side-area-logo

The new Covid-19 testing app: too Good to be true?

BRIGHT.
The new Covid-19 testing app: too good to be true?

Article by Vivion O’Kelly

Evidently, we should suspect any product that claims to diagnose or treat too many illnesses, that can be used anywhere easily by any medical non-professional, that uses personal testimonials instead of scientific data, that promises immediate results, that uses the word ‚Äúmiraculous‚ÄĚ in its description, that is free and easy to download or that simply appears to be too good to be true. Many individuals and companies are attempting to benefit financially from the current Covid-19 pandemic by promoting or selling fraudulent products which may be dangerous to use. Some of these are test kits sold online.

The U.S. Food and Drug Administration‚Äôs official website informs us that, in content current as of 10/22/2020, ‚Äúthe only way to be tested for COVID-19 is to talk to your health care provider‚ÄĚ. The World Health Organisation makes no mention of any new testing app in their Covid-19 web page.

On the other hand, Dr Edward Jenner, creator of the world’s first vaccine and saviour of the lives of countless millions of people worldwide since the end of the 18th century, might well have fallen foul of FDA testing guidelines, not to mention the mother of the eight-year-old boy he used as a guinea pig.

And doctors have been telling us to cough for a very long time.

So perhaps we should take a closer look at an apparently miraculous telephone app that promises all the things we should be suspicious of. You download the app, cough into it and receive a diagnosis within minutes. Too good to be true? Maybe not.

Girl coughing

The idea has been around for a while. The way we cough, as a result of an illness or forced, and even the way we make certain sounds, can tell a trained professional a lot about the state of our health. Add artificial intelligence and you have a more accurate diagnosis, and this is what the app does. Genius is often simple.

Researchers at MIT collected tens of thousands of coughs that people submitted through web browsers and phones, and when they fed these recordings into the AI model, they were able to identify 98.5 percent of coughs from people who were confirmed to have Covid-19, including 100 percent of coughs from asymptomatics, who reported that they did not have symptoms but tested positive for the virus.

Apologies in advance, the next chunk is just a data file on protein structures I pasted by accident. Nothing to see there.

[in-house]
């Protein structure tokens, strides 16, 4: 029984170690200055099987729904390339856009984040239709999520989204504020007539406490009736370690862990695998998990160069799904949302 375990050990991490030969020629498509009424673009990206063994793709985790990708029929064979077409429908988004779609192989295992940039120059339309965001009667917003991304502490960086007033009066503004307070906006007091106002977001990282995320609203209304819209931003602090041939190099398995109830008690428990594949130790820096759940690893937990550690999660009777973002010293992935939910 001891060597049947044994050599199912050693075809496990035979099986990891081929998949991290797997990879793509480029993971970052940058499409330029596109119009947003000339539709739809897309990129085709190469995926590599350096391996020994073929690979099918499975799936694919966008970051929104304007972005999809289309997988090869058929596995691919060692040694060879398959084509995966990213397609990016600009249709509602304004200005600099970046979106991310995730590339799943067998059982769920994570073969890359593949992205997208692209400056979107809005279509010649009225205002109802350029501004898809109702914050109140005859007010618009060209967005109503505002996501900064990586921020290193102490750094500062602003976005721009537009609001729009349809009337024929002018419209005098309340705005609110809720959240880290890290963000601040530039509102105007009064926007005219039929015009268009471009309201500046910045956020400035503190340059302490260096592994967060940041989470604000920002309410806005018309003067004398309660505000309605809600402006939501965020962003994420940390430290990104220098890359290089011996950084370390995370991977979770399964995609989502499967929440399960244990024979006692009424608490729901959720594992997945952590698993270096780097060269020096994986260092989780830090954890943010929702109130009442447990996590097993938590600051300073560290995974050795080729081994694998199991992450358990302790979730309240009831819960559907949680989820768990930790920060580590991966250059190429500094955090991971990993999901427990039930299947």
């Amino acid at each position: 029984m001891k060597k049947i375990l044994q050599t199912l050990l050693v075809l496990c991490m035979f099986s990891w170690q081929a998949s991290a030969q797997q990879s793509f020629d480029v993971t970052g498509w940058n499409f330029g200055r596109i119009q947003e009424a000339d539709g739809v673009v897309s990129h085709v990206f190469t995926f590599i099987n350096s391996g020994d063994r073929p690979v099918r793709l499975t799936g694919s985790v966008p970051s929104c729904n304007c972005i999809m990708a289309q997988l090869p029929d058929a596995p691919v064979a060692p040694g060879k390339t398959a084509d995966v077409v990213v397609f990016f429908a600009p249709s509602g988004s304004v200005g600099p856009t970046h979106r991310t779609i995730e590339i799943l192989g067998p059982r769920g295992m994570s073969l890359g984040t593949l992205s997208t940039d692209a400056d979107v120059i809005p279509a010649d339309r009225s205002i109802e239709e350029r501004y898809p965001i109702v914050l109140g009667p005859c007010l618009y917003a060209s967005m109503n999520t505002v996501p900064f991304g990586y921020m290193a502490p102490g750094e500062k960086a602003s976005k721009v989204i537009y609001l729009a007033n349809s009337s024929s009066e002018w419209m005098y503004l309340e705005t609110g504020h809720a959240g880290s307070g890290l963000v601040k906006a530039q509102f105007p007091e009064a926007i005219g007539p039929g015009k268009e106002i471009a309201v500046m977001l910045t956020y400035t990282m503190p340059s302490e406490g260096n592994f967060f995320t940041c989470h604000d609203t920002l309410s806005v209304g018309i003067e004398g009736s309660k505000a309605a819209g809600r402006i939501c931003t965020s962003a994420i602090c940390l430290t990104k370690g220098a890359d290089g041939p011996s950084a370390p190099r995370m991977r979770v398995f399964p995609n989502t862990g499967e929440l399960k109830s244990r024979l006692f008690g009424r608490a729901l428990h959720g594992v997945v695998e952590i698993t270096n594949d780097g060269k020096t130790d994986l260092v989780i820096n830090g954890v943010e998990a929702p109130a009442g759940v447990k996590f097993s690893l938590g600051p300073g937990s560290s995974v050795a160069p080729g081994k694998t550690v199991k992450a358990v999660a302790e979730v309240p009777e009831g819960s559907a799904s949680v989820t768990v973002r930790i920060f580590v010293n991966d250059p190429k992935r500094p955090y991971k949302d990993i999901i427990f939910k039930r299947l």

The AI model is based on one that existed for Alzheimer’s research, and was found capable of picking up four biomarkers relating to vocal cord strength, sentiment, lung and respiratory response, and muscular degradation specific to Covid-19.

The new Covid-19 testing app: too good to be true?

The next step is to create an app that can be easily used by anyone anywhere, the enormous benefits of which are obvious. Regulatory approval is needed to develop it, but given that coughing into a mobile phone cannot cause physical harm in any way, and that a smartphone app is already available to help doctors diagnose common respiratory diseases remotely in Australia, approval should not be a serious block to its eventual widespread use.

Similar research has been carried out in other countries across the world, including Britain, where researchers from Cambridge University reported a 98.5 percent success rate in identifying positive coronavirus cases with symptoms, based on a combination of breath and cough sounds, and a 100 percent success rate without symptoms, meaning this app can detect both.

Not being a vaccine, it solves only part of the problem, but an important part, giving a new meaning to test and trace. It is also not suitable for diagnosing symptomatic people, as they might have other conditions that produce similar behaviour, although the real strength of the tool lies in its ability to discern asymptomatic coughs from healthy (forced) coughs.

The new Covid-19 testing app: too good to be true?

Every effort was made before writing this article to unearth fraudulent reporting, but all information debunking the new app was unsubstantiated or appeared in anonymous websites. The story of its development was recently reported with a positive slant on many major news websites, including the BBC, Apple Insider and CBS.

Will this mean the end of pandemics worldwide? Maybe, in that it would help reduce cases to such an extent that the WHO would no longer be obliged to define Covid-19 as a pandemic. At the very least it would go a long way towards identifying carriers of a virus and dealing with outbreaks before they spread too far, and at best it would indeed be the biggest breakthrough so far in the fight against this awful illness.

It should be added that anyone who wishes to support Cambridge University’s efforts in developing their app can do so by clicking on https://www.covid-19-sounds.org/en/ and following the instructions given.

Recommend
  • Facebook
  • Twitter
Share
Tagged in